Your Trade Show Business Strategy Starts with a Need

How is your trade show business strategy different from your company’s overall business strategy?

The answer is, it’s not.

As we mentioned in our most recent post, Trade Show Success Strategies that Deliver ROI, the purpose of a trade show is to make the best use of available resources to achieve more transactions. As a result, how you approach each and every trade show, from planning to follow-up, must be guided by the explicit needs of your target customers. Similarly, every business model begins with a strong value proposition aimed at a clearly defined market. Trade show business strategies are no different.

Who Should be the Focus of Your Trade Show Business Strategy?

Prior to participating in any trade show, we recommend that you clearly identify the most high value prospects for your service or product. From there, you’ll want to develop two or three unique buyer personas for these individuals. (Here’s how we recommend you do that.) Your trade show selection process should be a direct reflection of this buyer persona research. You’ll want to choose shows based on their likelihood of attracting high concentrations of your ideal customers.

What Keeps Your Ideal Customers Up at Night?

Trade Show Business Strategy

Identifying the number one problem that keeps your ideal customers up at night is critical to developing the right offer. In the B2B world, this will be the aspect of their business they feel most challenged by. If this challenge relates to your product or service, you have a unique opportunity to develop an offer that speaks directly to their needs, triggering them to self-identify as a prospect on the trade show floor. If you discover that what keeps them up at night is not related to your product or service, then they’re probably not a prospect because they won’t realize a need that relates or is urgent for your solution.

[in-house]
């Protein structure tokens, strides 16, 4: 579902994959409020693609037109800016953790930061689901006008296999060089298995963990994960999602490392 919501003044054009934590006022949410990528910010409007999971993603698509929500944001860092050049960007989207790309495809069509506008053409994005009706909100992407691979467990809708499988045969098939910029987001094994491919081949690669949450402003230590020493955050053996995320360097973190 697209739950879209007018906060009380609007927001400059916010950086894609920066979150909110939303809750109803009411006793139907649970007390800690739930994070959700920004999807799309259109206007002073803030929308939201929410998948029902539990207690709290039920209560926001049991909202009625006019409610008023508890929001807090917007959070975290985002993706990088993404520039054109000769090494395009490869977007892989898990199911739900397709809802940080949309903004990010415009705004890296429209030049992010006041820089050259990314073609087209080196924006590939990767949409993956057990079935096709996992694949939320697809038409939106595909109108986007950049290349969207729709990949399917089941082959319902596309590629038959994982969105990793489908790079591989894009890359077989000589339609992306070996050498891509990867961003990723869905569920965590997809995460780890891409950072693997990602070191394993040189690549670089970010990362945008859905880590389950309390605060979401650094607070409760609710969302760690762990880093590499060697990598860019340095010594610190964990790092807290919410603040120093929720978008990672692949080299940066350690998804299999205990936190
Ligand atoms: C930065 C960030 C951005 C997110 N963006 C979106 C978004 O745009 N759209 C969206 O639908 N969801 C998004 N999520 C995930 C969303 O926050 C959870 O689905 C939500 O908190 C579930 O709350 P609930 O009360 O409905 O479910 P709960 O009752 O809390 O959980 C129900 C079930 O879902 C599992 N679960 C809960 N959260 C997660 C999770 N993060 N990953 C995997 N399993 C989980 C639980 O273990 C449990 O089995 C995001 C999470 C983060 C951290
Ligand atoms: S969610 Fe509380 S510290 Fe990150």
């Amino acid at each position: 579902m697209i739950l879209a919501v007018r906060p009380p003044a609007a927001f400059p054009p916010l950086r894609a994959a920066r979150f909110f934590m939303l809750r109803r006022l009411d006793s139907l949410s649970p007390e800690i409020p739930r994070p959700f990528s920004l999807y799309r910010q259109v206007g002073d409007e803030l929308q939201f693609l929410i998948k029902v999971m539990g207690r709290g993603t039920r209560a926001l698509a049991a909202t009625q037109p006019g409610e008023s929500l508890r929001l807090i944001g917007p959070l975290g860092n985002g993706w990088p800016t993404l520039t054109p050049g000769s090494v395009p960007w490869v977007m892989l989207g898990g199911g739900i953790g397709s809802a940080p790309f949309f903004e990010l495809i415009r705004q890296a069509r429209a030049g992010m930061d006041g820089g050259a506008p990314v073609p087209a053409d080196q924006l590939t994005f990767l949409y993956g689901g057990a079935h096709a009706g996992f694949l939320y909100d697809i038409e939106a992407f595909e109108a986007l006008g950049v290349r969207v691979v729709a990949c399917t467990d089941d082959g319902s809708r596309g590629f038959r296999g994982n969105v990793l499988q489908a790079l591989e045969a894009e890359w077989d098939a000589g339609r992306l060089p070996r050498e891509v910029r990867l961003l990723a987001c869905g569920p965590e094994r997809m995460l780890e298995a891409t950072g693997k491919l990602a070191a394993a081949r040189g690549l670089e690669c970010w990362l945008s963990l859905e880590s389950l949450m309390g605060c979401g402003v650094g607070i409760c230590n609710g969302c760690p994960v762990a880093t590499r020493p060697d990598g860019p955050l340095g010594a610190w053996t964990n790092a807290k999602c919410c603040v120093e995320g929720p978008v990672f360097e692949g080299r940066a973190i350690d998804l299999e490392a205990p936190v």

Whatever the challenge, if your product or service has to power to solve someone’s #1 problem, you want to make that clear.

Offers Come in Many Forms.

You know what keeps your ideal customer up at night and how your product or service helps to address this challenge. Now what?

At MEET, we recommend employing next level lead nurturing assets. Whether it’s marketing newsletters, webinars or white papers, client assessments, informational videos, or facilitated discussion groups, these are your best marketing assets that you can promote in the form of an offer.

Trade Show Business Strategy
photo credit: Got Milk,

To transform these assets into an offer you will want to repackage them for promotion with provocative titles. Recall the Got Milk? advertising campaign. Those two simple words got people nationwide to stop and think: do I have milk? If not, I should probably get some. You want an offer that really stands out. With so many communications bombarding trade show attendees as they walk down the floor, it’s difficult to stay focused. On top of that, 50% of attendees identify as introverts, meaning it’s extra challenging for them to walk up to a booth and start a conversation.

Building a trade show business strategy around the needs of you ideal customers means developing offers that are easy to spot, compelling and overwhelmingly attractive. Sound like your larger business strategy? That’s a good thing.


MEET ( helps B2B growth companies and pavilion hosts effectively leverage at trade shows and in-person events. MEET’s processes help its clients ramp-up sales quickly and maintain a steady stream of high-quality prospects going forward. Contact Bill Kenney at MEET today for a free trade show participation assessment or +1 (860) 573-4821.

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